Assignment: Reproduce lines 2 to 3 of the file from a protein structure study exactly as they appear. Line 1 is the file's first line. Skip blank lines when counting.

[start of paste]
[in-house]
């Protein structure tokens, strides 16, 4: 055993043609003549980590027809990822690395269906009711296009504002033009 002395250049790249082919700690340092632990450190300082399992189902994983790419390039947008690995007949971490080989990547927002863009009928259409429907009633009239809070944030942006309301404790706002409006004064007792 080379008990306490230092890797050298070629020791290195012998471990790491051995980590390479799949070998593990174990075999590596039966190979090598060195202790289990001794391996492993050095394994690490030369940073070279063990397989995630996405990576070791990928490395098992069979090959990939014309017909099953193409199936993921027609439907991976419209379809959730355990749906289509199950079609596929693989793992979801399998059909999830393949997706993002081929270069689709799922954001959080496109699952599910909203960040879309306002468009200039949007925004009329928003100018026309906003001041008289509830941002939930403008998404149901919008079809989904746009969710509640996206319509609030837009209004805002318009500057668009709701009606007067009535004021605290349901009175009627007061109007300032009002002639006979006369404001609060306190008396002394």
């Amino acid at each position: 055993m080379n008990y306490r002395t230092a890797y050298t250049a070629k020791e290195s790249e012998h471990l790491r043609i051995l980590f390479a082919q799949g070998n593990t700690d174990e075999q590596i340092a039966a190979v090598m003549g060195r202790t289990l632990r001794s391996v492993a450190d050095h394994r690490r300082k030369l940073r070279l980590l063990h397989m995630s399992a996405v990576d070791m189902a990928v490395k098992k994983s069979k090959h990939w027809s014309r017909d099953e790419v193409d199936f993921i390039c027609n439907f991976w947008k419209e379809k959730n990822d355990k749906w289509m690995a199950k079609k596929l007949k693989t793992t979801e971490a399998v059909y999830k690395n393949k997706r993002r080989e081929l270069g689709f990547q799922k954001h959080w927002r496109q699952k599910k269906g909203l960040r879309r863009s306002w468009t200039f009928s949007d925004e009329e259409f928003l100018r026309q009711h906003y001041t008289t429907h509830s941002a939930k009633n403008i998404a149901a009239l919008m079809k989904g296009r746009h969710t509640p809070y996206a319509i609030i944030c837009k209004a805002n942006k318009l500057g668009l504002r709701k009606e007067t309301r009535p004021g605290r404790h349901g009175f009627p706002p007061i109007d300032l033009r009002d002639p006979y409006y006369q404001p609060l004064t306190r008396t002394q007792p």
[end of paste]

């Protein structure tokens, strides 16, 4: 055993043609003549980590027809990822690395269906009711296009504002033009 002395250049790249082919700690340092632990450190300082399992189902994983790419390039947008690995007949971490080989990547927002863009009928259409429907009633009239809070944030942006309301404790706002409006004064007792 080379008990306490230092890797050298070629020791290195012998471990790491051995980590390479799949070998593990174990075999590596039966190979090598060195202790289990001794391996492993050095394994690490030369940073070279063990397989995630996405990576070791990928490395098992069979090959990939014309017909099953193409199936993921027609439907991976419209379809959730355990749906289509199950079609596929693989793992979801399998059909999830393949997706993002081929270069689709799922954001959080496109699952599910909203960040879309306002468009200039949007925004009329928003100018026309906003001041008289509830941002939930403008998404149901919008079809989904746009969710509640996206319509609030837009209004805002318009500057668009709701009606007067009535004021605290349901009175009627007061109007300032009002002639006979006369404001609060306190008396002394």
């Amino acid at each position: 055993m080379n008990y306490r002395t230092a890797y050298t250049a070629k020791e290195s790249e012998h471990l790491r043609i051995l980590f390479a082919q799949g070998n593990t700690d174990e075999q590596i340092a039966a190979v090598m003549g060195r202790t289990l632990r001794s391996v492993a450190d050095h394994r690490r300082k030369l940073r070279l980590l063990h397989m995630s399992a996405v990576d070791m189902a990928v490395k098992k994983s069979k090959h990939w027809s014309r017909d099953e790419v193409d199936f993921i390039c027609n439907f991976w947008k419209e379809k959730n990822d355990k749906w289509m690995a199950k079609k596929l007949k693989t793992t979801e971490a399998v059909y999830k690395n393949k997706r993002r080989e081929l270069g689709f990547q799922k954001h959080w927002r496109q699952k599910k269906g909203l960040r879309r863009s306002w468009t200039f009928s949007d925004e009329e259409f928003l100018r026309q009711h906003y001041t008289t429907h509830s941002a939930k009633n403008i998404a149901a009239l919008m079809k989904g296009r746009h969710t509640p809070y996206a319509i609030i944030c837009k209004a805002n942006k318009l500057g668009l504002r709701k009606e007067t309301r009535p004021g605290r404790h349901g009175f009627p706002p007061i109007d300032l033009r009002d002639p006979y409006y006369q404001p609060l004064t306190r008396t002394q007792p």